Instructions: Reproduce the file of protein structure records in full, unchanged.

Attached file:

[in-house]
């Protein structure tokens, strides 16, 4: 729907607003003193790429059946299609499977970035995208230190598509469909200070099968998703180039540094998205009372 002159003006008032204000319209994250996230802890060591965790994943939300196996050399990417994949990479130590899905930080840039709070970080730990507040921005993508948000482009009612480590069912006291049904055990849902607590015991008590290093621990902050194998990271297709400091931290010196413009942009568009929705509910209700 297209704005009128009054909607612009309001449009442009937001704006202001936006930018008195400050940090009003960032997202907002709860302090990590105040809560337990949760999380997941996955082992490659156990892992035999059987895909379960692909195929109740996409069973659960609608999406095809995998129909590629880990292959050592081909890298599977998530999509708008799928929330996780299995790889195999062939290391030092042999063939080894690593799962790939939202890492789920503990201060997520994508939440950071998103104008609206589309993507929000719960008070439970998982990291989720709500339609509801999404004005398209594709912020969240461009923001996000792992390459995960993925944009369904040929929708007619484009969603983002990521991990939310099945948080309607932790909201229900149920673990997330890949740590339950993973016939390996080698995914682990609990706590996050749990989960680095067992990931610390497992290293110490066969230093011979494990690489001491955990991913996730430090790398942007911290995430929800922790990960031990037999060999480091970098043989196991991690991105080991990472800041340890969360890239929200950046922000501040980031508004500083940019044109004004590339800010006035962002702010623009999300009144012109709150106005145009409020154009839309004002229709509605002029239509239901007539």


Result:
[in-house]
């Protein structure tokens, strides 16, 4: 729907607003003193790429059946299609499977970035995208230190598509469909200070099968998703180039540094998205009372 002159003006008032204000319209994250996230802890060591965790994943939300196996050399990417994949990479130590899905930080840039709070970080730990507040921005993508948000482009009612480590069912006291049904055990849902607590015991008590290093621990902050194998990271297709400091931290010196413009942009568009929705509910209700 297209704005009128009054909607612009309001449009442009937001704006202001936006930018008195400050940090009003960032997202907002709860302090990590105040809560337990949760999380997941996955082992490659156990892992035999059987895909379960692909195929109740996409069973659960609608999406095809995998129909590629880990292959050592081909890298599977998530999509708008799928929330996780299995790889195999062939290391030092042999063939080894690593799962790939939202890492789920503990201060997520994508939440950071998103104008609206589309993507929000719960008070439970998982990291989720709500339609509801999404004005398209594709912020969240461009923001996000792992390459995960993925944009369904040929929708007619484009969603983002990521991990939310099945948080309607932790909201229900149920673990997330890949740590339950993973016939390996080698995914682990609990706590996050749990989960680095067992990931610390497992290293110490066969230093011979494990690489001491955990991913996730430090790398942007911290995430929800922790990960031990037999060999480091970098043989196991991690991105080991990472800041340890969360890239929200950046922000501040980031508004500083940019044109004004590339800010006035962002702010623009999300009144012109709150106005145009409020154009839309004002229709509605002029239509239901007539």